American Psychology & Schools: A Critique
For individuals in the U.S. & U.S. territories
Dr. Sarason pulls no punches in this searing critique of American psychology and its current and historical disinterest in our schools. This book explains why psychology's continued aloofness impoverishes the field and prevents it from capitalizing upon its potential to serve the public welfare. He describes how, after World War II, American psychology took steps to respond to societal needs but rebuffed efforts to include the improvement of schools.
Bringing his discussion completely up to date, Dr. Sarason includes two extended chapters about the Columbine incident—why psychologists offered few conclusions concerning what those killings signified about schools in general and high schools in particular. He also criticizes test developers for their failure to seek and prevent school personnel from interpreting and using tests in ways that negatively affect students.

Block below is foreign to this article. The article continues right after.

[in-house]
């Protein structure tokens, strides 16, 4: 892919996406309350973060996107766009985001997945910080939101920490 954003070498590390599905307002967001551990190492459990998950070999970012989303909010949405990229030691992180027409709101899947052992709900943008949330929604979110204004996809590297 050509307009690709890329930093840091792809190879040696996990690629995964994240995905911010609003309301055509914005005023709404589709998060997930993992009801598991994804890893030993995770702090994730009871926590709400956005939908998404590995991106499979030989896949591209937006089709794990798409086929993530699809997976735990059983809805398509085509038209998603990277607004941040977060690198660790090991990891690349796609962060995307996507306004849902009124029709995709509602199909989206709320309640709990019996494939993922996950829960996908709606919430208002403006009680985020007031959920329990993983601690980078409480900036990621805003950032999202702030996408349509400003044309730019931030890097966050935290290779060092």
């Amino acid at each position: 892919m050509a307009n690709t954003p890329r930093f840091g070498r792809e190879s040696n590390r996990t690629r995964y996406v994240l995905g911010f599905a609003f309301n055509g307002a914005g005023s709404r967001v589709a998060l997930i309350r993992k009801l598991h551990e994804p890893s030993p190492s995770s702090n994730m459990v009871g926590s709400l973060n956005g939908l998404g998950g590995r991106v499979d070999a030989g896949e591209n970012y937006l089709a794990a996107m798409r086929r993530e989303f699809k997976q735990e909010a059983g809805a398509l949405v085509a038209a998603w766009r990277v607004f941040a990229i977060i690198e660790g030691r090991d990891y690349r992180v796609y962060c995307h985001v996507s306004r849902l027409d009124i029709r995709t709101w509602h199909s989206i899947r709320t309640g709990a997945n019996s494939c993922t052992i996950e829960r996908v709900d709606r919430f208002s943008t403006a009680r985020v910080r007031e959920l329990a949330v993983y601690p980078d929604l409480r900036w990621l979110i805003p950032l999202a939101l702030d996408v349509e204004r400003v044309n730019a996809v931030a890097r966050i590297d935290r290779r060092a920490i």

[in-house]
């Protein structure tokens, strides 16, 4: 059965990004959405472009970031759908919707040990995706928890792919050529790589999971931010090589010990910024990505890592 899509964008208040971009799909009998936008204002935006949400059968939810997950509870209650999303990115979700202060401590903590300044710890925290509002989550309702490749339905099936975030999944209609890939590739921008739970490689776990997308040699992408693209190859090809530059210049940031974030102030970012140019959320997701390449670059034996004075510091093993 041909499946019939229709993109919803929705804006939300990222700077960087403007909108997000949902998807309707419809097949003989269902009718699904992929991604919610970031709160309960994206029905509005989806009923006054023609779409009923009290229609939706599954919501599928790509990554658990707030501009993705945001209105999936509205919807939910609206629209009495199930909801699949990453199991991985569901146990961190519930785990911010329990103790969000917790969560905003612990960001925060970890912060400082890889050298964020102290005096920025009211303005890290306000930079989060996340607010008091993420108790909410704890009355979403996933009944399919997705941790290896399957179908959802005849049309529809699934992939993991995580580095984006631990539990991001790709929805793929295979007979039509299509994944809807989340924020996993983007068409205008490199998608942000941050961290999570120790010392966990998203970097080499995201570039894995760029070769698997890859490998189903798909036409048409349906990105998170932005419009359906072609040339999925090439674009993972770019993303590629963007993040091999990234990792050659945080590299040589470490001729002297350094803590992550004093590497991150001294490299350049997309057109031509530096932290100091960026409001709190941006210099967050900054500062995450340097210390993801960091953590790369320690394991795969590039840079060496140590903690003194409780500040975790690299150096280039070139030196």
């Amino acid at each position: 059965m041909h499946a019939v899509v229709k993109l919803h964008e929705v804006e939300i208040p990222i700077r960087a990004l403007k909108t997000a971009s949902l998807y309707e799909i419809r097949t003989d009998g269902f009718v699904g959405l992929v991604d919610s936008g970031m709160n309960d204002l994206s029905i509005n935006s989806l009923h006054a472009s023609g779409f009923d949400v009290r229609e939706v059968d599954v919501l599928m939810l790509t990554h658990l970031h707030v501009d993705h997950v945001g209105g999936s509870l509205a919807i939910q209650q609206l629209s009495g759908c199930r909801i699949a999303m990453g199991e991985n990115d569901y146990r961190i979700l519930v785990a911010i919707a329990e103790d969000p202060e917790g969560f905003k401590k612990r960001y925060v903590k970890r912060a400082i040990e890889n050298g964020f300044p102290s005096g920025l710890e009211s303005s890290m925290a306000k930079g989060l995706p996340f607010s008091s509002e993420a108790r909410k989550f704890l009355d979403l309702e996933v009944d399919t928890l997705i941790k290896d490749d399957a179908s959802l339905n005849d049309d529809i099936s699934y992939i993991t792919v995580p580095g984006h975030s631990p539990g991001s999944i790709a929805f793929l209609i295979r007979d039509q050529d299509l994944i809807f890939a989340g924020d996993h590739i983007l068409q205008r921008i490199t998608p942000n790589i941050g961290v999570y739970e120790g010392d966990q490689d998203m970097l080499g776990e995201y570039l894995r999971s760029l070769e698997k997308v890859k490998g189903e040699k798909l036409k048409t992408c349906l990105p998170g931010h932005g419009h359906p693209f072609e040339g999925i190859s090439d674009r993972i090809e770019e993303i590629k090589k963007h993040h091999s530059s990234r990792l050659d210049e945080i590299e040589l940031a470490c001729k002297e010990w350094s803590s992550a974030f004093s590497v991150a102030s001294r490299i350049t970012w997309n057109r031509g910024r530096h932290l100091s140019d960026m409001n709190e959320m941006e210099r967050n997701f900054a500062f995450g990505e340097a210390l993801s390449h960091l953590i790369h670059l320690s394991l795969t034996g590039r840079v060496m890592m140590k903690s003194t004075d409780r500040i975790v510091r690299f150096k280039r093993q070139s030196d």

Co-published by Teachers College Press.
- The Aim and Plan of the Book
- Basic and Applied Psychology: A Non-Symbiotic Relationship
- The Boulder Conference: American Psychology at a Choice Point
- American Psychology, the Man From Mars, and Columbine High School
- Columbine High School and Contexts of Productive Learning
- Contexts of Testing and Contexts of Learning
- Standards, Tests, and the Current School Scene
- Schools and the Values and Cultures of Higher Education
- G. Stanley Hall, Lightner Witmer, William James, and John Dewey
- An Imaginary Course in Religion
About the Author